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Natural Learning in Higher Education

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Encyclopedia of the Sciences of Learning

Synonyms

Learning as natural process; Noncoercive higher education

Definition

Natural learning is the way that humans learn since birth. Natural learners set their own objectives in response to needs, frustration, and curiosity. They find and engage in tasks that help them to learn and seek feedback to monitor their progress and improve their performance. In other words, natural learning is self-motivated and self-directed learning.

Theoretical Background

Parents do not send their children to school to learn how to speak. How then do children learn to speak? The objective becomes obvious to children due to the frustration of being unable to communicate. Learning tasks allow for practice. Feedback is immediate and clear because adults love to help young learners. Applications of new knowledge are made so as to continue learning. Children take responsibility for all aspects of this “natural learning process.” Natural learning obviously works.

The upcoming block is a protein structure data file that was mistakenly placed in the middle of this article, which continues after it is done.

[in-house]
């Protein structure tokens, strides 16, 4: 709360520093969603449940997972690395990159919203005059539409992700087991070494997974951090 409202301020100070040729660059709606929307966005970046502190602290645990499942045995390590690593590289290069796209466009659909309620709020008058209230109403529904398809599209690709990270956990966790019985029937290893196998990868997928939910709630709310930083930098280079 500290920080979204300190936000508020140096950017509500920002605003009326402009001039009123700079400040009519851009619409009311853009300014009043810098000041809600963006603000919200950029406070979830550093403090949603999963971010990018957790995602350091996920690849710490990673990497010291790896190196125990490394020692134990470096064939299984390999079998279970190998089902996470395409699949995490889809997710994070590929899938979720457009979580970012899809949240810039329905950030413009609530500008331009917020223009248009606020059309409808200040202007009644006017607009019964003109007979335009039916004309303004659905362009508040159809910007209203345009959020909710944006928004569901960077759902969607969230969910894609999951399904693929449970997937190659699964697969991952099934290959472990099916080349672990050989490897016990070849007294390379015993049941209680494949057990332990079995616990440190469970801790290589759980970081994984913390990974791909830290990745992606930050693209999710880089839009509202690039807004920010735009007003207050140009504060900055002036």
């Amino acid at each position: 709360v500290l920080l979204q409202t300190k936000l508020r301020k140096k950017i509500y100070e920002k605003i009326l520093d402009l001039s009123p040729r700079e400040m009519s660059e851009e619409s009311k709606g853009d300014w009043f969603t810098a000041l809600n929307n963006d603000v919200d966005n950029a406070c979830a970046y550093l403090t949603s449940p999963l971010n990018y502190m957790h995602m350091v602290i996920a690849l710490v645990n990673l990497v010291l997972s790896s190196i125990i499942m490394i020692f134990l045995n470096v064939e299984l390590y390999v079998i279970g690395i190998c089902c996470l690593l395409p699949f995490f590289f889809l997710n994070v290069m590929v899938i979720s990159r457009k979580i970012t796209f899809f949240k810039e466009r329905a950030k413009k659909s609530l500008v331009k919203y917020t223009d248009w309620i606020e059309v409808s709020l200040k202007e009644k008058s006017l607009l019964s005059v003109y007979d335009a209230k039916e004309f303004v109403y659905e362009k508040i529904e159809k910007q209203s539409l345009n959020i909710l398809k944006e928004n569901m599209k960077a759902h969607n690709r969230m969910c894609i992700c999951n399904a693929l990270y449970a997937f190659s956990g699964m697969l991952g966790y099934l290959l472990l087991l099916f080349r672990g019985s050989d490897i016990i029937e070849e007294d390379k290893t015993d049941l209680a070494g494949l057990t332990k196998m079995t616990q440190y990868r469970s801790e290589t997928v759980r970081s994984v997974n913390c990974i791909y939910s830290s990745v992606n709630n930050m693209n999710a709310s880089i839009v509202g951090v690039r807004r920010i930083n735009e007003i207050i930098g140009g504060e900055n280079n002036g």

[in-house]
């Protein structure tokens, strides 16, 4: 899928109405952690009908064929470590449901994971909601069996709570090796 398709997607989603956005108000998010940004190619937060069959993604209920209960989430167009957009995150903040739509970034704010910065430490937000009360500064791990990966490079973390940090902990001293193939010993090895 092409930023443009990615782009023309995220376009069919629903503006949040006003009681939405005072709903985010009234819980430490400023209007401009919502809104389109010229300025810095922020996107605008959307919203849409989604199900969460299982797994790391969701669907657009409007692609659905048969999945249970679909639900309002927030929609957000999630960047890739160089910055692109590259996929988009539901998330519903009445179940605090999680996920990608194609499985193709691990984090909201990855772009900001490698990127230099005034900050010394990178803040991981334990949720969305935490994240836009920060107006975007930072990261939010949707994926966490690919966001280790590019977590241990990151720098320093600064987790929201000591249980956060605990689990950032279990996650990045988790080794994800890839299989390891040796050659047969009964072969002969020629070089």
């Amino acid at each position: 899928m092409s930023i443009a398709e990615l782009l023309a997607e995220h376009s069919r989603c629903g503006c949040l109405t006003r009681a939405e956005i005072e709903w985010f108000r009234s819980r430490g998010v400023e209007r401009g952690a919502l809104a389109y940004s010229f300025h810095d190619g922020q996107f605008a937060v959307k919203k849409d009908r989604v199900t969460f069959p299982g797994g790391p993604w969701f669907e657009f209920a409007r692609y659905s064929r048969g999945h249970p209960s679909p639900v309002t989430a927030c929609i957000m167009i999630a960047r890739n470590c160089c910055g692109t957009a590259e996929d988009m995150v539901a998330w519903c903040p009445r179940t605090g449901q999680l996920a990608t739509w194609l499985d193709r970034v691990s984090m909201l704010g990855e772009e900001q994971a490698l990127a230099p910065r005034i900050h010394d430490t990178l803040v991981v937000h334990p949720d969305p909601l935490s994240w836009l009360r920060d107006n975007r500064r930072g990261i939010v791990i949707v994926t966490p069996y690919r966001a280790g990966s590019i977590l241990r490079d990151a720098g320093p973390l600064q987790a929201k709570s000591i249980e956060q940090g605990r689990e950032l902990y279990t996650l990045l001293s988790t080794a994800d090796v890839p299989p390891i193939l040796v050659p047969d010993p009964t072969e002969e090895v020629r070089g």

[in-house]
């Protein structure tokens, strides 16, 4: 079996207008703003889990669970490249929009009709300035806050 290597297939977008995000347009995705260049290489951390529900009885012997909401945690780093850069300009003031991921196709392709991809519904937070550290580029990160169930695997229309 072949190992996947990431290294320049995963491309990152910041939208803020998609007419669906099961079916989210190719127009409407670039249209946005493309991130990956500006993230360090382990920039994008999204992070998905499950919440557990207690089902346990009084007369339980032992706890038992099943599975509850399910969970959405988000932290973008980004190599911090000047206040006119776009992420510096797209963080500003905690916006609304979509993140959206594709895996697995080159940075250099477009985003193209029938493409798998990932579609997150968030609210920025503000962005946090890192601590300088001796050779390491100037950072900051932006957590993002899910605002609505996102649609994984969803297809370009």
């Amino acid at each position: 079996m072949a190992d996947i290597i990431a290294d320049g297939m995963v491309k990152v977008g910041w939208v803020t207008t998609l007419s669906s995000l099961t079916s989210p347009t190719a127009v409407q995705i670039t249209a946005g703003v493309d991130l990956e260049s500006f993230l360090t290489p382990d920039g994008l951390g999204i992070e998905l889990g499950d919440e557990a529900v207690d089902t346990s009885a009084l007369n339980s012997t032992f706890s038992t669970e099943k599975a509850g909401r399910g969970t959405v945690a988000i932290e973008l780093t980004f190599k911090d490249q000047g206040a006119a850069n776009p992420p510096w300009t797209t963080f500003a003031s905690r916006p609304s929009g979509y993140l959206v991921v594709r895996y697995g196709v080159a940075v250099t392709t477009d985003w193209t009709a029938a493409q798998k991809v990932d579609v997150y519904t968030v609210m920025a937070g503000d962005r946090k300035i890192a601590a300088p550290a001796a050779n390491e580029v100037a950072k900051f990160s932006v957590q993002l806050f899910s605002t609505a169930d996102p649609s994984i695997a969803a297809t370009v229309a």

Adults often use the natural learning process...

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Acknowledgments

Dennis A. Ahlburg, Kay A. Armstrong, Donald R. Bacon, Fred Collopy, Andreas Graefe, Kesten Green, Brian Martin, Skip McCann, Frank Schmidt, Christophe van den Bulte, Herb Walberg, and Malcolm Wright made helpful suggestions. These acknowledgments do not imply that all agreed with my conclusions, of course. Rita Shen helped with the literature review. Kanica Allagh, Venu Amar, Jennifer L. Armstrong, Alexandra House, Grace Li, and Beverly Tantiansu edited the paper.

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Correspondence to J. Scott Armstrong .

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© 2012 Springer Science+Business Media, LLC

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Armstrong, J.S. (2012). Natural Learning in Higher Education. In: Seel, N.M. (eds) Encyclopedia of the Sciences of Learning. Springer, Boston, MA. https://doi.org/10.1007/978-1-4419-1428-6_994

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  • DOI: https://doi.org/10.1007/978-1-4419-1428-6_994

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